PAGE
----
Luckily, since Poirot is already in town, he is asked to come in and investigate.  He soon discovers all sorts of clues in the dead woman's bedroom, including a green thread on the door lock, candle wax on the carpet, a smashed cup on the floor, and so forth.  But what do all these clues mean?  Lt. Hastings attempts to help Poirot with his investigations, but of course he's just as clueless as the rest of us.  It takes a detective of Poirot's skills to sort out the clues and flush out the guilty!

The ABC Murders is a case which involves Poirot personally.  He begins receiving taunting letters from a killer promising to commit a murder in a certain town on a certain date.  At first, Inspector Japp is reluctant to believe that anything will happen, but after Alice Ascher is murdered in Andover and then Betty Barnard in Bexhill on the dates the letters mentioned, he starts to take notice.  Each victim is found with an ABC Railway Guide open to the relevant page near the body.  As the deaths continue, Poirot takes the unusual step of gathering together friends and family members of the deceased to help him with the investigation.  When Poirot investigates the lives of the victims, he begins to surmise that one murder is the main focus, and that the others are being committed to obscure that fact. But which victim is the real target?  Someone who had no connection to any of the murder victims is arrested for the crimes, but Poirot won't let the case rest until he uncovers the true motive for the killing spree.

Poirot is forced to come out of his pampered comfort zone when he and the now Captain Hastings travel to Egypt to investigate some mysterious deaths in The Adventure of the Egyptian Tomb.  Teams of museum workers from London's British Museum and the U.S. Metropolitan Museum are on hand when they open the tomb of the ancient king Men-her-Ra.  As with all ancient tombs, the dead apparently don't appreciate being disturbed.  Upon entering the tomb, the expedition's leader, Sir John Willard immediately dies of a heart attack.  Before long, three other men who were on the team also die under strange circumstances.  Lady Willard becomes alarmed when her son Guy says he's going to go to Egypt to continue the work of his late father.  She asks Poirot to go out to Egypt and see if he can figure out what is going on. Poirot is initially puzzled, because the four deaths occur from very different causes:  a heart attack, septicemia, a suicide and tetanus.  Could the local rumors that the tomb was cursed be true?  Poirot suspects a more logical explanation . . .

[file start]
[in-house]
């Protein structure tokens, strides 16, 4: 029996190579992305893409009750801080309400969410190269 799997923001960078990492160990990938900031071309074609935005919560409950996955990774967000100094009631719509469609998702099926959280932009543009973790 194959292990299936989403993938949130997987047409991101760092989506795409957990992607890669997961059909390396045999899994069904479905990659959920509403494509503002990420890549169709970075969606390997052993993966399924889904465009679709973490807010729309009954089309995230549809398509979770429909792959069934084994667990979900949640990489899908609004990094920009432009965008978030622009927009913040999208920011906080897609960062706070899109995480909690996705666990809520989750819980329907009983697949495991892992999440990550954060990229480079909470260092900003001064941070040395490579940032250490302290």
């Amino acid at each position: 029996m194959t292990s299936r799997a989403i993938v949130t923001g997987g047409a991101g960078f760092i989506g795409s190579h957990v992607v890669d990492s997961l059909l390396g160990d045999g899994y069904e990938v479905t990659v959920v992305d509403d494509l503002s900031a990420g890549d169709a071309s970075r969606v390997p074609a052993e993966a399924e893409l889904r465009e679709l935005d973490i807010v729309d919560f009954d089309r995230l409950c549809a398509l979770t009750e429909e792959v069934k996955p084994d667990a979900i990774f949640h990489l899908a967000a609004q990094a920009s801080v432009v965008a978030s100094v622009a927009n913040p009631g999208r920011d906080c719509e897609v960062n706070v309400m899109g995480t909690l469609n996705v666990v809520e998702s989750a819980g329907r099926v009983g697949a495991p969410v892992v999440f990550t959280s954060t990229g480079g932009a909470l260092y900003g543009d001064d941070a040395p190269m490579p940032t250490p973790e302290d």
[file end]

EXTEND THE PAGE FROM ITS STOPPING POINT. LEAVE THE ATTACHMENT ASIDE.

Four and Twenty Blackbirds
is the final episode in this collection, but several characters make repeat appearances, including Captain Hastings, Inspector Japp, and the secretary Miss Lemon.  While dining out with his dentist, Poirot is intrigued when the chatty waitress remarks on the odd habits of a regular diner.  The elderly man eats at the restaurant on the same days each week, and has certain dishes that he never orders.  In the past week, however, he has come in on odd days and ordered things he previously had avoided.  Poirot stores this information away, not realizing that he'll soon have to investigate the circumstances of this odd behavior.  The same elderly diner is found dead at home at the bottom of the stairs.  The dead man, artist Henry Gascoigne, is something of a recluse.  When Poirot goes to his house to investigate the circumstances of the death, he's further intrigued by the neighbor who says the elderly man seemed not to recognize her recently, and the news that Henry had been estranged from his twin brother Anthony.  When Poirot attempts to question Anthony, he discovers that he, too, has recently died.  The only relative the two men seemed to have was their nephew George Lorrimer, a music hall manager from London.  A letter in Henry Gascoigne's pocket seems to pinpoint the exact time of his death (thanks to that long forgotten service, "the evening post"), but Poirot isn't so sure.  Luckily, Inspector Japp lets Poirot into the secret lair of the new and exciting forensics department, so it won't be long before the culprit is caught.

It's always a great pleasure to enter Poirot's world and observe the great detective at work.  His powers of observation are second to none, and it's always very interesting to see how he manages to solve the most vexing cases.  It's even funnier to see the perplexed expressions on the faces of Japp and Hastings when Poirot explains how he figured out the solutions!

Disclaimer:  I received a copy of Poirot Fan Favorites Collection from Acorn Media in exchange for this review.

Final Verdict for Poirot Fan Favorites Collection: Four Gherkins, for being a welcome look back at the most famous cases of a beloved detective


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I'm a librarian who is interested in all things British. I try to visit London as often as possible, and am always planning my next trip. I lived in Sweden for a few years with my Swedish husband, so the occasional Swedish reference may occur . . .